Ah, the "good old days," the ones that President Obama took a sarcastic swipe at during his recent commencement speech at Rutgers University when he said that America's "good old days weren't that great."
Certainly he misread his teleprompter.
Sure, we've experienced enormous advances in things like technology and medicine, but the "good old days" aren't so bad, especially compared to what's happening today.
During the speech Obama said, "...by almost every measure, America is better and the world is better than it was 50 years ago, or 30 years ago, or even eight years ago."
Apparently, Hillary Clinton missed the email.
Maybe she accidentally deleted it when she wiped her personal server clean. Before the Kentucky primary, Hillary ran around the state telling voters she wanted to take America back to the good old days when philandering Bill was in the White House. She promised Energizer Bunny Bill would come out of retirement to revitalize Obama's impotent economy.
The economy's not the only issue on the brink.
Values matter, right? Certainly high schools back in the "good old days" didn't allow plays to be performed depicting female-on-female and male-on-male rape like the play recently performed at Houston's Carnegie Vanguard High School.
How about healthcare? Post-Obamacare, millions of Americans remain uninsured, premiums are higher and people can't keep their doctors as promised. Americans hate it.
What about the racial tension that's escalated over the last eight years? And the increased terrorist attacks on our homeland and the birth of ISIS? How about the ever-expanding debt and the contracting job market?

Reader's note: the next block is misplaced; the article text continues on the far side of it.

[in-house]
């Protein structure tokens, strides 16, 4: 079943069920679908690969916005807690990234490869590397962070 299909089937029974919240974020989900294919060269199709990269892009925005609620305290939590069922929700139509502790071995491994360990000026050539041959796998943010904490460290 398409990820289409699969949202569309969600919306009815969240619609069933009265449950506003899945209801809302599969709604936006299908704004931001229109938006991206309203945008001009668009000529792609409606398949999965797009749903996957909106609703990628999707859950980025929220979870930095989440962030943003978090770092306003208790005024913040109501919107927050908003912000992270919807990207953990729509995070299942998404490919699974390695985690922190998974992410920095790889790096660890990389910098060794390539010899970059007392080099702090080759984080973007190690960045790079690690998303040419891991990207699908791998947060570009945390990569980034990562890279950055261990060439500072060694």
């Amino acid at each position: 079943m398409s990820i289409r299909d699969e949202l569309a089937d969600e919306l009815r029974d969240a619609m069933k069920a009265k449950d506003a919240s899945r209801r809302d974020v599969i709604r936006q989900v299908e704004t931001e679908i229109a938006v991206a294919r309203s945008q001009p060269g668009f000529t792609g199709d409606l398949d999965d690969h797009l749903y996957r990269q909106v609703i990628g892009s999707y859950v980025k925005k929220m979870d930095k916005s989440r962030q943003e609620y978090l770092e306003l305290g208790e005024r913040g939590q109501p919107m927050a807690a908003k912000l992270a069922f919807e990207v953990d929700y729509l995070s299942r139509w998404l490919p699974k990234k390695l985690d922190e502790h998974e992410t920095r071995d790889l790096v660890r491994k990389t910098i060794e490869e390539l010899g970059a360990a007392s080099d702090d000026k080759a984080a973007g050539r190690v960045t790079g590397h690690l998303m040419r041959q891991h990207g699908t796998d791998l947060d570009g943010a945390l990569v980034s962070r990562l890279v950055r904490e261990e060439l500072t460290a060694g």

Obviously, perspective affects our worldview.
Obama and a large number of his advisors spent a good portion of their lives abroad. Both Obama and his senior advisor, Valerie Jarrett, say their years living in Indonesia and Iran, respectively, helped shaped their worldviews. It's hard to be truly objective about a particular time in history unless we were there to experience it. That's the downside of nostalgia. And that's also the downside of President Obama's obviously skewed worldview which inspires him to believe America's "good old days weren't that great."
An awful lot of Americans disagree with him. According to a recent Real Clear Politics poll, 66 percent of those surveyed say they believe America's going in the wrong direction. A spirit of discouragement and cynicism has overwhelmingly saturated our society like a wet blanket on a cold winter's night. That's not progress.
"But I guess," Mr. Obama said, "it's part of human nature, especially in times of change and uncertainty, to want to look backwards and long for some imaginary past when everything worked, and the economy hummed, and all politicians were wise, and every kid was well-mannered, and America pretty much did whatever it wanted around the world."
It's a shame Mr. Obama believes Americans are so shallow.
There was a time, however, and it is in no way "imaginary," when America's economy did "hum," politicians had a conscience, families worshiped and prayed together, kids had moms and dads, children understood the meaning of respect, the Constitution was revered, people knew which bathroom to use, America was a superpower, and ISIS did not exist.
By no measure is America better today than eight years ago. Someone much wiser than our president, the prophet Jeremiah, had this to say about the good old days: "This is what the Lord says: 'Stand at the crossroads and look; ask for the ancient paths, ask where the good way is, and walk in it, and you will find rest for your souls.'"
According to Jeremiah, good ways and ancient paths lead us to the "good old days." We need to go back to move forward. Now that's the kind of positive change we can and should believe in.